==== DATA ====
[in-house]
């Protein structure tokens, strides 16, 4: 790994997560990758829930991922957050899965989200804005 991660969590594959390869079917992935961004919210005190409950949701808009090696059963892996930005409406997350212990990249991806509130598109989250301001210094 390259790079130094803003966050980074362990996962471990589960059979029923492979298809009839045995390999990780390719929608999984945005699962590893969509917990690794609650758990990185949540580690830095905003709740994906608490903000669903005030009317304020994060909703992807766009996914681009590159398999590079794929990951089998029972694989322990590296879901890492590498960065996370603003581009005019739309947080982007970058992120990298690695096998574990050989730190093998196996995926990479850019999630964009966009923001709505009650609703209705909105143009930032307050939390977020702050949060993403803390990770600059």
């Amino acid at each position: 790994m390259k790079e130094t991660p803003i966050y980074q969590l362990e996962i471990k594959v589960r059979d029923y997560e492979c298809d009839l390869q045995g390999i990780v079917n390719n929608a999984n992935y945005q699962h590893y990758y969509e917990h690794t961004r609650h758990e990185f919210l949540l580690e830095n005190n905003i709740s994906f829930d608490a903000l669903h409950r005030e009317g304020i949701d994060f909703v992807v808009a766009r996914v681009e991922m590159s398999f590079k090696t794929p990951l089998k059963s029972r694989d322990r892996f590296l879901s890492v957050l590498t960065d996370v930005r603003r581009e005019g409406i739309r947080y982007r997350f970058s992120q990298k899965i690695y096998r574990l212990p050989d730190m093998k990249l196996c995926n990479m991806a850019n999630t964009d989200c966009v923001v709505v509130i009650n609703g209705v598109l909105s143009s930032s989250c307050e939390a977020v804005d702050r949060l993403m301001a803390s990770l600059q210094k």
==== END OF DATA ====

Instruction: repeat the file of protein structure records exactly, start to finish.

[in-house]
């Protein structure tokens, strides 16, 4: 790994997560990758829930991922957050899965989200804005 991660969590594959390869079917992935961004919210005190409950949701808009090696059963892996930005409406997350212990990249991806509130598109989250301001210094 390259790079130094803003966050980074362990996962471990589960059979029923492979298809009839045995390999990780390719929608999984945005699962590893969509917990690794609650758990990185949540580690830095905003709740994906608490903000669903005030009317304020994060909703992807766009996914681009590159398999590079794929990951089998029972694989322990590296879901890492590498960065996370603003581009005019739309947080982007970058992120990298690695096998574990050989730190093998196996995926990479850019999630964009966009923001709505009650609703209705909105143009930032307050939390977020702050949060993403803390990770600059």
């Amino acid at each position: 790994m390259k790079e130094t991660p803003i966050y980074q969590l362990e996962i471990k594959v589960r059979d029923y997560e492979c298809d009839l390869q045995g390999i990780v079917n390719n929608a999984n992935y945005q699962h590893y990758y969509e917990h690794t961004r609650h758990e990185f919210l949540l580690e830095n005190n905003i709740s994906f829930d608490a903000l669903h409950r005030e009317g304020i949701d994060f909703v992807v808009a766009r996914v681009e991922m590159s398999f590079k090696t794929p990951l089998k059963s029972r694989d322990r892996f590296l879901s890492v957050l590498t960065d996370v930005r603003r581009e005019g409406i739309r947080y982007r997350f970058s992120q990298k899965i690695y096998r574990l212990p050989d730190m093998k990249l196996c995926n990479m991806a850019n999630t964009d989200c966009v923001v709505v509130i009650n609703g209705v598109l909105s143009s930032s989250c307050e939390a977020v804005d702050r949060l993403m301001a803390s990770l600059q210094k």